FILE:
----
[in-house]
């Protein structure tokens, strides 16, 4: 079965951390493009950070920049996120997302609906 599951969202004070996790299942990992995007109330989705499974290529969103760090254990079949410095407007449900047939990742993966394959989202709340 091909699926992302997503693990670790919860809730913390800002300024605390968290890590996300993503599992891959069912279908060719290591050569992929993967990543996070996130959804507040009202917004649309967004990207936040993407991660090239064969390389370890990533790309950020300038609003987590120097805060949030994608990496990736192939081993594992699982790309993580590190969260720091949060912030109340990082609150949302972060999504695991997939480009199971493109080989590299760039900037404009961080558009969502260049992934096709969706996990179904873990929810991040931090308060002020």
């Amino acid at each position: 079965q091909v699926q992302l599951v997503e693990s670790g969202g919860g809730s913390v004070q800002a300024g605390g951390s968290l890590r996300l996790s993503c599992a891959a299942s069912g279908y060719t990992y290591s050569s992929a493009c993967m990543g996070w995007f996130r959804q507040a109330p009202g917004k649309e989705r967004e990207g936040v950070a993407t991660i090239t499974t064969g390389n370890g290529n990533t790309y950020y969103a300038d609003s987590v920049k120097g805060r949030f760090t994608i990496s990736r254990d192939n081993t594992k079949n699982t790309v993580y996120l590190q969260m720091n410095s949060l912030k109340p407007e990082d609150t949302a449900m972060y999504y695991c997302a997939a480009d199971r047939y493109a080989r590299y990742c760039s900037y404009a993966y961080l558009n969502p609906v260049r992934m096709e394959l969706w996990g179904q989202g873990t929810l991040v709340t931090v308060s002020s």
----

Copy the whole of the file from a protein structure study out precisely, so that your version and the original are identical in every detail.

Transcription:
[in-house]
């Protein structure tokens, strides 16, 4: 079965951390493009950070920049996120997302609906 599951969202004070996790299942990992995007109330989705499974290529969103760090254990079949410095407007449900047939990742993966394959989202709340 091909699926992302997503693990670790919860809730913390800002300024605390968290890590996300993503599992891959069912279908060719290591050569992929993967990543996070996130959804507040009202917004649309967004990207936040993407991660090239064969390389370890990533790309950020300038609003987590120097805060949030994608990496990736192939081993594992699982790309993580590190969260720091949060912030109340990082609150949302972060999504695991997939480009199971493109080989590299760039900037404009961080558009969502260049992934096709969706996990179904873990929810991040931090308060002020």
């Amino acid at each position: 079965q091909v699926q992302l599951v997503e693990s670790g969202g919860g809730s913390v004070q800002a300024g605390g951390s968290l890590r996300l996790s993503c599992a891959a299942s069912g279908y060719t990992y290591s050569s992929a493009c993967m990543g996070w995007f996130r959804q507040a109330p009202g917004k649309e989705r967004e990207g936040v950070a993407t991660i090239t499974t064969g390389n370890g290529n990533t790309y950020y969103a300038d609003s987590v920049k120097g805060r949030f760090t994608i990496s990736r254990d192939n081993t594992k079949n699982t790309v993580y996120l590190q969260m720091n410095s949060l912030k109340p407007e990082d609150t949302a449900m972060y999504y695991c997302a997939a480009d199971r047939y493109a080989r590299y990742c760039s900037y404009a993966y961080l558009n969502p609906v260049r992934m096709e394959l969706w996990g179904q989202g873990t929810l991040v709340t931090v308060s002020s």